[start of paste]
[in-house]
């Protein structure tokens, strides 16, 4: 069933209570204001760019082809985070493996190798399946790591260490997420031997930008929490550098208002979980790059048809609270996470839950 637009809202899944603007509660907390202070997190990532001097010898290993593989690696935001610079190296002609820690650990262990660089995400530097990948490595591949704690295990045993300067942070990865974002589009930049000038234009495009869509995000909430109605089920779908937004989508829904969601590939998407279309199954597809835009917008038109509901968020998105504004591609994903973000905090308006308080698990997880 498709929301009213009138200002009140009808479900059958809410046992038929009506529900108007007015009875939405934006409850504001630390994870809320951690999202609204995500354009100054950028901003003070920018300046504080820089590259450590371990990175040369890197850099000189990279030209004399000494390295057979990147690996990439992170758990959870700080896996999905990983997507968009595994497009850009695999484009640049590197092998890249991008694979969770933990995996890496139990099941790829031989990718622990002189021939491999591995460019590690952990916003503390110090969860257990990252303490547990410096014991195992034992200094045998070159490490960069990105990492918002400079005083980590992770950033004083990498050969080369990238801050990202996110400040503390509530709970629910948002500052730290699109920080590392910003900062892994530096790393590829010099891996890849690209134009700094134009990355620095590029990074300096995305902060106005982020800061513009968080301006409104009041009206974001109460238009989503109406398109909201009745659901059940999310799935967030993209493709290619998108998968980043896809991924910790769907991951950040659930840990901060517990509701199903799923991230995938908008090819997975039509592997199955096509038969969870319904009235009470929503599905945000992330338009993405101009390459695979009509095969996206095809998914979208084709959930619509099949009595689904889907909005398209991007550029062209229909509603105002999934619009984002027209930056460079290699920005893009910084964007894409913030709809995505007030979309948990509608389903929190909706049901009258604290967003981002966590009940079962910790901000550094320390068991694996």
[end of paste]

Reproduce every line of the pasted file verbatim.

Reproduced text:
[in-house]
């Protein structure tokens, strides 16, 4: 069933209570204001760019082809985070493996190798399946790591260490997420031997930008929490550098208002979980790059048809609270996470839950 637009809202899944603007509660907390202070997190990532001097010898290993593989690696935001610079190296002609820690650990262990660089995400530097990948490595591949704690295990045993300067942070990865974002589009930049000038234009495009869509995000909430109605089920779908937004989508829904969601590939998407279309199954597809835009917008038109509901968020998105504004591609994903973000905090308006308080698990997880 498709929301009213009138200002009140009808479900059958809410046992038929009506529900108007007015009875939405934006409850504001630390994870809320951690999202609204995500354009100054950028901003003070920018300046504080820089590259450590371990990175040369890197850099000189990279030209004399000494390295057979990147690996990439992170758990959870700080896996999905990983997507968009595994497009850009695999484009640049590197092998890249991008694979969770933990995996890496139990099941790829031989990718622990002189021939491999591995460019590690952990916003503390110090969860257990990252303490547990410096014991195992034992200094045998070159490490960069990105990492918002400079005083980590992770950033004083990498050969080369990238801050990202996110400040503390509530709970629910948002500052730290699109920080590392910003900062892994530096790393590829010099891996890849690209134009700094134009990355620095590029990074300096995305902060106005982020800061513009968080301006409104009041009206974001109460238009989503109406398109909201009745659901059940999310799935967030993209493709290619998108998968980043896809991924910790769907991951950040659930840990901060517990509701199903799923991230995938908008090819997975039509592997199955096509038969969870319904009235009470929503599905945000992330338009993405101009390459695979009509095969996206095809998914979208084709959930619509099949009595689904889907909005398209991007550029062209229909509603105002999934619009984002027209930056460079290699920005893009910084964007894409913030709809995505007030979309948990509608389903929190909706049901009258604290967003981002966590009940079962910790901000550094320390068991694996």